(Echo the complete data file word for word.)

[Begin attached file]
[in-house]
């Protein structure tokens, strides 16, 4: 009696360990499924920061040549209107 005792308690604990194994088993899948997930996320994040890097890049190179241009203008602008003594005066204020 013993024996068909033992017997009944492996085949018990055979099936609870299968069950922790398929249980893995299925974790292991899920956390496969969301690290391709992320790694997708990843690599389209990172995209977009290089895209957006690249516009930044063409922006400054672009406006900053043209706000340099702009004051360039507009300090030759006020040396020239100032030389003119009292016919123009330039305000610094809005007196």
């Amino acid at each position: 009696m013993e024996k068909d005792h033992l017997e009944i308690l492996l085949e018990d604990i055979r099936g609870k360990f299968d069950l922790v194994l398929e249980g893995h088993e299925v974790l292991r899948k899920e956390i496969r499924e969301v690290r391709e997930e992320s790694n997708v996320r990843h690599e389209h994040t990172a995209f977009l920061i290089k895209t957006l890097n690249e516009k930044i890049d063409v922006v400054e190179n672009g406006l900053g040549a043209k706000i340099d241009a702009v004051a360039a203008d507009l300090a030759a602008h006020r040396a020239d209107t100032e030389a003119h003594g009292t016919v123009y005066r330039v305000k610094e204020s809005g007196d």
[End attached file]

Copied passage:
[in-house]
């Protein structure tokens, strides 16, 4: 009696360990499924920061040549209107 005792308690604990194994088993899948997930996320994040890097890049190179241009203008602008003594005066204020 013993024996068909033992017997009944492996085949018990055979099936609870299968069950922790398929249980893995299925974790292991899920956390496969969301690290391709992320790694997708990843690599389209990172995209977009290089895209957006690249516009930044063409922006400054672009406006900053043209706000340099702009004051360039507009300090030759006020040396020239100032030389003119009292016919123009330039305000610094809005007196």
């Amino acid at each position: 009696m013993e024996k068909d005792h033992l017997e009944i308690l492996l085949e018990d604990i055979r099936g609870k360990f299968d069950l922790v194994l398929e249980g893995h088993e299925v974790l292991r899948k899920e956390i496969r499924e969301v690290r391709e997930e992320s790694n997708v996320r990843h690599e389209h994040t990172a995209f977009l920061i290089k895209t957006l890097n690249e516009k930044i890049d063409v922006v400054e190179n672009g406006l900053g040549a043209k706000i340099d241009a702009v004051a360039a203008d507009l300090a030759a602008h006020r040396a020239d209107t100032e030389a003119h003594g009292t016919v123009y005066r330039v305000k610094e204020s809005g007196d």